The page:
Twitter is for listening

seewhatshappening I make no apologies for another post about Twitter. If you’re fed up with Twitter posts, you don’t have to read this one – but I’m going to make a case for why you should.

So keep reading.

Don’t think of the increasing user numbers we keep hearing about as just so much more noise you have to filter out if you’re on Twitter yourself. Remember, Twitter is an opt-in idea: you decide whether or not to open an account and then who to follow or not. You’re in control!

Instead, think of the stunning growth in people signing up to Twitter as more amazing listening opportunities to find out who’s saying what about you, your product, your brand, your client, or whatever it is that interests you in finding out what people are talking about online.

Listening on Twitter is ridiculously easy, something every PR ought to be doing as a routine thing.

How easy? As easy as 1-2-3:

1. Go to, enter a key word or phrase into the search box and click ‘Search’. Let’s try that. Tesco, for instance: the UK retailer just announced record profits. So what’s the word on Twitter?


2. Review the results page to get a sense of what people are talking about. You could stay on this page, refreshing it in your browser as notifications come in of more results.


But, there’s a far more effective way to track the results to your keyword search, which is described in step 3.

3. Click on ‘Feed for this query’ you see at the top right of the search results page.

twittersearchtesco3 That’s an RSS feed (actually, it’s Atom, but let’s not get sidetracked here) for the results of your search term, enabling you to receive updated results in your RSS reader.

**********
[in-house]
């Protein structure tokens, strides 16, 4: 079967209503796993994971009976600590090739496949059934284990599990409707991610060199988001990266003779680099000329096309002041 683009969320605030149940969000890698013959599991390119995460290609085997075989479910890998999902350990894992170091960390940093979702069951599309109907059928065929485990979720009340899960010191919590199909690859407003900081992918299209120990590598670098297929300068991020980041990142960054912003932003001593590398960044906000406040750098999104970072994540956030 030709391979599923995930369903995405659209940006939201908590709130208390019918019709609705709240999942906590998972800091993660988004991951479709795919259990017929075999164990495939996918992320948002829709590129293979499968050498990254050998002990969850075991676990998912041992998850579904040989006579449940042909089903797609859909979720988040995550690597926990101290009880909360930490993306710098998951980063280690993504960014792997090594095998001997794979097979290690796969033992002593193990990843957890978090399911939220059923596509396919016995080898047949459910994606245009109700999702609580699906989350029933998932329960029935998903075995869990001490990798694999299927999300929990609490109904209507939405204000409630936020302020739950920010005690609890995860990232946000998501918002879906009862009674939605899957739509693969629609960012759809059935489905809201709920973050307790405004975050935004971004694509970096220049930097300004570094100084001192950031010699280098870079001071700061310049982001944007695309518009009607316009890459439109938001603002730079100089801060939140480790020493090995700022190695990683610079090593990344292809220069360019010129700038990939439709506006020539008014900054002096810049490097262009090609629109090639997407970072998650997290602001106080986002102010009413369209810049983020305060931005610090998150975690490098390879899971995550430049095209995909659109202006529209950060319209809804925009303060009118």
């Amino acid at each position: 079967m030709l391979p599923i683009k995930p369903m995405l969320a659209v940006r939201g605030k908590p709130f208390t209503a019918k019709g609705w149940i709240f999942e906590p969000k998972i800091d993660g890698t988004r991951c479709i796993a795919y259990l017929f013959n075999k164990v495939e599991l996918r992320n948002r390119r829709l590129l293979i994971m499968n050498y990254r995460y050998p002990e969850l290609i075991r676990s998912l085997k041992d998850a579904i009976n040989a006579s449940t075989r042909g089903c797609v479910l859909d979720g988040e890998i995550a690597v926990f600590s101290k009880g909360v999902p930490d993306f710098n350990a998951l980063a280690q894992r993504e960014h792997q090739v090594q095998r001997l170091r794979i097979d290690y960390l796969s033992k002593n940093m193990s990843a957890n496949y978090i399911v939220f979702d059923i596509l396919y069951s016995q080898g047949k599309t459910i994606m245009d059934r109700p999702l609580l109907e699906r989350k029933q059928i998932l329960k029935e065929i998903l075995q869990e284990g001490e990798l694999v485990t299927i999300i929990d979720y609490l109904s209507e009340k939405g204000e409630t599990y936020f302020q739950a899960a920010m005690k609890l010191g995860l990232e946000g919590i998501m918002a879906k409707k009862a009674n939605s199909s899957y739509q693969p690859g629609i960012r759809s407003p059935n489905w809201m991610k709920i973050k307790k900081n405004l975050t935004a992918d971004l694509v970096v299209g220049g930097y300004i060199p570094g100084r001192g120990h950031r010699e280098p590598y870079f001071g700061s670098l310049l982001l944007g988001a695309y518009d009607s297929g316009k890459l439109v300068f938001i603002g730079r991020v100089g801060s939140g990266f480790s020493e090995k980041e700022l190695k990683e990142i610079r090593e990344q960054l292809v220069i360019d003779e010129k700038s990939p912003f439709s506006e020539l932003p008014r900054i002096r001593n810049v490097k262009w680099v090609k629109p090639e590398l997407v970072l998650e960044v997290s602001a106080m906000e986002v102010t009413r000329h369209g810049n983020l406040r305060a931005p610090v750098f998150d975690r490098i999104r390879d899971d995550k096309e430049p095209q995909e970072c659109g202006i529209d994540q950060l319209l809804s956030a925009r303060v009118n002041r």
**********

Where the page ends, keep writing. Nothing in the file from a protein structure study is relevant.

If you already use an RSS reader and click on that link, it should present you with a dialog either in your favourite RSS application on your computer (FeedDemon, for instance, the one I use on my Windows PCs) or a link to an online reader such as Google Reader, Bloglines or NewsGator Online.


Just add it to you RSS reader of choice, then sit back as the results come rolling in.

Well, not quite as simplified as that but you get the idea. It really is simple to set up your own ‘listening post’ for Twitter. If you use a commercial monitoring service like Radian6 or with that service’s Twitter integration, it’s even easier for you.

But what I’ve highlighted here is a simple yet highly effective data-gathering tool that anyone can use, and costs nothing at all other than your time and effort. And I’ve not even mentioned some of the terrific things you can easily do with Twitter’s Advanced Search options.


The 1-2-3 I’ve outlined here is the easy part, though. What you get is, basically, raw data as you do with any keyword search online (you’ll know that if you use Google Alerts for anything).

The trick is understanding what that raw data means. Who the people are who are tweeting: what they say, what their influence is among others who pay attention to what they say, on Twitter and elsewhere. Etc.

But 1-2-3 for listening is a pretty good start.

Now, some other directly-related thoughts for your listening pleasure – this chart and story yesterday on TechCrunch: